But by the 16th minute they had found the net courtesy of a scintillating move that underlined the potential in these young forwards.

Cian McCarthy and Paudie O'Sullivan were involved in the approach work, O'Sullivan's reverse pass sending Jamie Coughlan, a late replacement for virus victim Conor Lehane, into space.

Three Waterford defenders converged on Coughlan but he was able to step outside them and plant a shot past Stephen O'Keeffe for a six-point (1-5 to 0-2) lead on 16 minutes.

But from then until the break it was Waterford who thrived. Tony Browne's free from inside his own half, after Kearney took Mullane high, triggered communal fist-pumping that brought renewal among the Deise players.

Recognising the need to bolster their midfield, they switched Moran on to Pa Cronin, who had been dominant, and moved Mullane out to left half-forward, where his influence was profound, badly discommoding a previously comfortable O hAilpin until Tom Kenny switched over on him.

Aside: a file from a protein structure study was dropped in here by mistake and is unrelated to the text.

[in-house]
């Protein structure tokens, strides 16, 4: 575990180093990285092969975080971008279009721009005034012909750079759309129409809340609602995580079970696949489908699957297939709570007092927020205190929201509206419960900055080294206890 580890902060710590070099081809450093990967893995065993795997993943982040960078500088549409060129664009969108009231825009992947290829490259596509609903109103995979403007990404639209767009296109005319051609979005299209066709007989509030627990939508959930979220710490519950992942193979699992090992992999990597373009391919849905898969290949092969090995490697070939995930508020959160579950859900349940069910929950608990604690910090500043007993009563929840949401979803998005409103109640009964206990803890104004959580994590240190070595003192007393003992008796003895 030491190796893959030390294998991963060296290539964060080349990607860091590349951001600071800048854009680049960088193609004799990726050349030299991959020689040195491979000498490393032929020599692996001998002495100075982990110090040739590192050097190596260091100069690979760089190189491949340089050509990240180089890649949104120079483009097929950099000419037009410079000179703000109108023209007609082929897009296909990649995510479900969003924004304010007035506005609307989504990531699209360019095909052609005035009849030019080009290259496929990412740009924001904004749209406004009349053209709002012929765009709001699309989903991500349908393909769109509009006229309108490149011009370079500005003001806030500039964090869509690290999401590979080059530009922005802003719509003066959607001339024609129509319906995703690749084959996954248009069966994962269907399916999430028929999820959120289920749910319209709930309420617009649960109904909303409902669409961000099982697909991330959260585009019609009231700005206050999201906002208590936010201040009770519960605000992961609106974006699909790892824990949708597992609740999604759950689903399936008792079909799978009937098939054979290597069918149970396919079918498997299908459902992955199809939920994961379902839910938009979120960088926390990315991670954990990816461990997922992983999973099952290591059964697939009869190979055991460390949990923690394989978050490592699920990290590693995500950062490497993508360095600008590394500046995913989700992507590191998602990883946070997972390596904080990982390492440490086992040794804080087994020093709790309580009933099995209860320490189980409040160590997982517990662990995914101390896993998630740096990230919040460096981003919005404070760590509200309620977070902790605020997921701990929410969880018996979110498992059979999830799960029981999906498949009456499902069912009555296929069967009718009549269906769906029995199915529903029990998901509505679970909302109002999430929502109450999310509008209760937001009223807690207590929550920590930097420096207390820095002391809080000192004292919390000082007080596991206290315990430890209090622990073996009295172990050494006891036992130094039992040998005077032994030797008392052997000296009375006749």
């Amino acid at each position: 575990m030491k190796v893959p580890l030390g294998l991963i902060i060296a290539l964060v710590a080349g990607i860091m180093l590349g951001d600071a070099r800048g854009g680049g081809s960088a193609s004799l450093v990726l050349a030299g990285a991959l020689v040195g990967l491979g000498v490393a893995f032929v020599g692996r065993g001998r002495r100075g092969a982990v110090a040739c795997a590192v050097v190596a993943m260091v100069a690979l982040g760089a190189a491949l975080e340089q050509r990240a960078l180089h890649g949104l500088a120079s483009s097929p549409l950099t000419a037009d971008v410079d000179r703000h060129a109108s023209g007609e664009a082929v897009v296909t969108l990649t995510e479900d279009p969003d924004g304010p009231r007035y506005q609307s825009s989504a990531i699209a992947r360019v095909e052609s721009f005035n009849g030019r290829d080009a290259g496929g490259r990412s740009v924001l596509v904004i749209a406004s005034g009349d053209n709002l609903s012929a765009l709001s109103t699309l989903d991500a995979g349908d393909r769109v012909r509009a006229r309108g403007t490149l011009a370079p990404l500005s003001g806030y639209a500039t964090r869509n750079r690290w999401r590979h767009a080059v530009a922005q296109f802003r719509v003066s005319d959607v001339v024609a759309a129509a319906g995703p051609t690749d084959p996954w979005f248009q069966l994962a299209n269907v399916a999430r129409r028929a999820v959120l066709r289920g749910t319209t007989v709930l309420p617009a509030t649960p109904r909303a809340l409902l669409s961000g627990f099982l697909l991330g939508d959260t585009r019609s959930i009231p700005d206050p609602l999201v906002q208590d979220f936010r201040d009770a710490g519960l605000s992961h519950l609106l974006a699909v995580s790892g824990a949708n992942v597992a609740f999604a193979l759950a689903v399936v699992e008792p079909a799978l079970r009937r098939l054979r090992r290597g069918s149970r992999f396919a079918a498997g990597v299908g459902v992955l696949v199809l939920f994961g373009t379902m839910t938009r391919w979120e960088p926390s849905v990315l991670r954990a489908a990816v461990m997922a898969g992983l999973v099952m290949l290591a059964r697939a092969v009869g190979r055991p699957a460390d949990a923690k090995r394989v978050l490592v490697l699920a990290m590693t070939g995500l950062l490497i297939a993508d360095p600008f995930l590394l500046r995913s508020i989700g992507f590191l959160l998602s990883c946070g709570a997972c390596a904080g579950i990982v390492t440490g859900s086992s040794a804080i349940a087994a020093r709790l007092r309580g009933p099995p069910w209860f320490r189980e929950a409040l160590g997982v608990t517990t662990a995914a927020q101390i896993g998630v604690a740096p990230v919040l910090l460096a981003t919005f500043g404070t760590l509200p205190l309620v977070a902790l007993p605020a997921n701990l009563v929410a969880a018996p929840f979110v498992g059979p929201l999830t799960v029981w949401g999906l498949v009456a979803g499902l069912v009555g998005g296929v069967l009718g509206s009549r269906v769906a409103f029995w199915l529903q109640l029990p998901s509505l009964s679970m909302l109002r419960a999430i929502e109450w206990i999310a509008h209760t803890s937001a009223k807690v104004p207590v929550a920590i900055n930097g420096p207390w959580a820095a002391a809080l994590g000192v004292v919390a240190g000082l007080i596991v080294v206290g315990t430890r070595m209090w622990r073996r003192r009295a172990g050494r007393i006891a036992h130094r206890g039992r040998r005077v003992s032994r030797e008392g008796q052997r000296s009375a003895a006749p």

In that time Mullane won two frees and had an involvement in another three points, and it was his moment of genius that set up Pauric Mahony for his second point on 29 minutes, before he and Moran combined to send in Stephen Molumphy as that early six-point lead was wiped out, albeit with the advantage of the wind.

Maurice Shanahan soon had them in front but Cork still led at the interval, 1-9 to 0-11.

Molumphy's influence grew as the second half wore on and his drive won a free for Shanahan to restore parity at 1-10 to 0-13.

Inevitably, there was controversy over a score. Cork substitute Stephen Moylan's 56th-minute shot looked good but was adjudged to have gone wide by the officials. Waterford kept pressing and probing, and through Moran, Molumphy and Walsh they had a grip in the middle. Up to that McGrath chance they looked the more likely winners.